Attitudes in America continue to shift in favor of cannabis legalization, as reflected in a study published Wednesday. The Pew Research Center released a poll that showed 57 percent of American adults said cannabis should be legalized, while only 37 percent believed it should remain illegal.
Just 10 years ago, the opinions were the opposite with about 32 percent in favor for cannabis legalization and 60 percent in opposition. The acceptance of cannabis consumption for adults in the United States is largely in part to the various states that have legalized the plant for medical and/or recreational purposes.
The regulated cannabis markets across 25 states and the District of Columbia have led to countless patient success stories and positive research toward the medical benefits of cannabis. Even conservative states that have yet to set up a medical cannabis program have started to allow cannabidiol (CBD) oil for patients with qualifying conditions.
While the support comes extremely strong from millennials ages 18 to 35, support for legalization comes from individuals of all ages groups. The support from this group of young adults is twice as high as it was in 2006, climbing from 34 percent to 71 percent in favor of cannabis legalization. Although not as high as millennials, the support from middle aged and senior groups has also risen. The study shows that 57 percent of Generation X, which are adults ages 36 to 51, approve of legalization. In 1990, only 21 percent of this group supported cannabis legalization. Fifty-six percent of Baby Boomers, which are adults ages 52 to 70 support legalizing the plant, which is a dramatic increase of just 17 percent in 1990.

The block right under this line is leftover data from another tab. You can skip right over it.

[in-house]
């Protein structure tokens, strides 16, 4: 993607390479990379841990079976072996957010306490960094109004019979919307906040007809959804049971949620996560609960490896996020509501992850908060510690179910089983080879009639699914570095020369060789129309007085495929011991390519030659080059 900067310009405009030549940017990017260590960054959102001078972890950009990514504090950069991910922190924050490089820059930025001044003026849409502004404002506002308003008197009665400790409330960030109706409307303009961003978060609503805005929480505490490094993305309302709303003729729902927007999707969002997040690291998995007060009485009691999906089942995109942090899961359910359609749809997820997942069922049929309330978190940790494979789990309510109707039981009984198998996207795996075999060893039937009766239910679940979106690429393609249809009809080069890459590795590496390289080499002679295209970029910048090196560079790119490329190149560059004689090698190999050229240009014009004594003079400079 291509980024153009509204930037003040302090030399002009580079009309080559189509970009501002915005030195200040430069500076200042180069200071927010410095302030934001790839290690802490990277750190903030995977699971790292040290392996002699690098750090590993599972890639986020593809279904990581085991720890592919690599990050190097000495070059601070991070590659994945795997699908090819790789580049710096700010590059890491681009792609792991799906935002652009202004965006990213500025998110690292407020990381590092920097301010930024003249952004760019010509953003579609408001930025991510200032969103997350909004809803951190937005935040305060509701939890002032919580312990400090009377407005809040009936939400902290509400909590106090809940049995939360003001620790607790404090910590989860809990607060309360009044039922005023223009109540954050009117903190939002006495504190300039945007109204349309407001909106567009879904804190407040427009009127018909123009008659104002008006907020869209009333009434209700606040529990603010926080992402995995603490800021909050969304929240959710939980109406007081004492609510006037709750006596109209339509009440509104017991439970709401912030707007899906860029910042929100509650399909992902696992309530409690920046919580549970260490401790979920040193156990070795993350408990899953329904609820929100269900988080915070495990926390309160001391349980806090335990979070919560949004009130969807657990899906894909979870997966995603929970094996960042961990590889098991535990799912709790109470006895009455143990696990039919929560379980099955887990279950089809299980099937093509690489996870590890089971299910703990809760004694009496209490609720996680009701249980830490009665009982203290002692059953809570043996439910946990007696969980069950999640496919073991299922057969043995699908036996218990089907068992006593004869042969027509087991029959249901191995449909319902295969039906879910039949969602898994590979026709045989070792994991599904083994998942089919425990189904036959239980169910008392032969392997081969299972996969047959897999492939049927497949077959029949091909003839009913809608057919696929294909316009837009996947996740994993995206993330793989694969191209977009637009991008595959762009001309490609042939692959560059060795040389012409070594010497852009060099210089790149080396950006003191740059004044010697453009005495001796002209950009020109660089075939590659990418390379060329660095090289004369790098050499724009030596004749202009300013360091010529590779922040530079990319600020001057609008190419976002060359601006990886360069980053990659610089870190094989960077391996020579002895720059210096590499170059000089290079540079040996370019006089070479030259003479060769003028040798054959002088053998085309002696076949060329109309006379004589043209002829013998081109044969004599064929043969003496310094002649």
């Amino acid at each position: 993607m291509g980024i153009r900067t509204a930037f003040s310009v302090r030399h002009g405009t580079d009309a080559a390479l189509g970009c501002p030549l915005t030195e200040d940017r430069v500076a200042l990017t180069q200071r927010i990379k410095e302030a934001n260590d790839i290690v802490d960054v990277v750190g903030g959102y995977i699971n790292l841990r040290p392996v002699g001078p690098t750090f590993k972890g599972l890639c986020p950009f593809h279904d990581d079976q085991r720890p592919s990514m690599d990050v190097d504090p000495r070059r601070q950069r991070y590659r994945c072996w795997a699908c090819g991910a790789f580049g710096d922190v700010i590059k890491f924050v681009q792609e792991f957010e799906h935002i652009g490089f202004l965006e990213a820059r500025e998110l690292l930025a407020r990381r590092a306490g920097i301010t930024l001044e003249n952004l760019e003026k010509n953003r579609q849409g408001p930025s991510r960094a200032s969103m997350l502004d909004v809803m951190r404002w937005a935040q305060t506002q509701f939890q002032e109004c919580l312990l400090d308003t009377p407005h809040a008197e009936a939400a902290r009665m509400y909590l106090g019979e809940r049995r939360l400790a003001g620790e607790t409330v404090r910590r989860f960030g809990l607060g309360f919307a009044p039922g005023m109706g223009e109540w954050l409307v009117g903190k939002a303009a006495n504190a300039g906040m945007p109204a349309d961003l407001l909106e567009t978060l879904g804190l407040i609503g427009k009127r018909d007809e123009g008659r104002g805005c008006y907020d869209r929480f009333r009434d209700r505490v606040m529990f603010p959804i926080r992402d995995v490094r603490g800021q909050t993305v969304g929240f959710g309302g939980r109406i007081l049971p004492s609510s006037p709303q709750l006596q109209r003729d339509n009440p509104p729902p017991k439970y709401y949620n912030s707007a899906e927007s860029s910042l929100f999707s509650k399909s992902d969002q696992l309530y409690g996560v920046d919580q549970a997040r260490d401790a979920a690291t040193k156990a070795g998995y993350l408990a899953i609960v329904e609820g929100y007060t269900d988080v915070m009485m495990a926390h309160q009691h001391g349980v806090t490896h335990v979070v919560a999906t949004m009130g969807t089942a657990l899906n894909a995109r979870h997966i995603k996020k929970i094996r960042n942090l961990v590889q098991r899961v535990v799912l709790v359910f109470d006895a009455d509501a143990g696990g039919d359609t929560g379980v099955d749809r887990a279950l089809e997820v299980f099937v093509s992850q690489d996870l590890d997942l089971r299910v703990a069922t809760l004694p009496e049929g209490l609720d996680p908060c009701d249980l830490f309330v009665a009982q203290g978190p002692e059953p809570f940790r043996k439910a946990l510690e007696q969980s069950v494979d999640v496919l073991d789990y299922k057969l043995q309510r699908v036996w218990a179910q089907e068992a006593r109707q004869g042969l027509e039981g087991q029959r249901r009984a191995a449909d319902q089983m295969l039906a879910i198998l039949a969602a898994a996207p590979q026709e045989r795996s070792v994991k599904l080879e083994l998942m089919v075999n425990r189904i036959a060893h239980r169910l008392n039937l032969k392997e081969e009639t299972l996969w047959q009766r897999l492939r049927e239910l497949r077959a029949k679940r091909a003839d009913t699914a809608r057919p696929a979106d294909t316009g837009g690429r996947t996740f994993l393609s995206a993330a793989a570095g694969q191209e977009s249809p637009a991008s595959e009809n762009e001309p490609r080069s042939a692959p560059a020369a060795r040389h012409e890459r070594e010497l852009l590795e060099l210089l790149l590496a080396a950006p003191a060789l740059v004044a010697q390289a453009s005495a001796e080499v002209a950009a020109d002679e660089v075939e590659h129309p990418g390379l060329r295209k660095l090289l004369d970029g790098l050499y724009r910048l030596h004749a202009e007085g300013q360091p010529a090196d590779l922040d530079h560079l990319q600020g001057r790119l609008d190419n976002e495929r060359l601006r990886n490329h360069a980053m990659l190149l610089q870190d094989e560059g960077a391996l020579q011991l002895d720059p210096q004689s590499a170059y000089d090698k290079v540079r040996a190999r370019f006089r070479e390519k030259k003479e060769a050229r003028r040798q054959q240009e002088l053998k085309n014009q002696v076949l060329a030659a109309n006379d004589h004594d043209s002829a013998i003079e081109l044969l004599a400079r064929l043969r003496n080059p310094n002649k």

The study also pointed to differences between those who favor and oppose legalization, which included gender, race, education and political affiliation. It wasn’t a surprise that 78 percent of liberal democrats were in favor of legalizing cannabis, while only 33 percent of conservative republicans were pro-cannabis.
With the growing acceptance of cannabis becoming hard to ignore, it will be interesting to see if the nine states who have cannabis legalization on the ballot will vote for or against cannabis.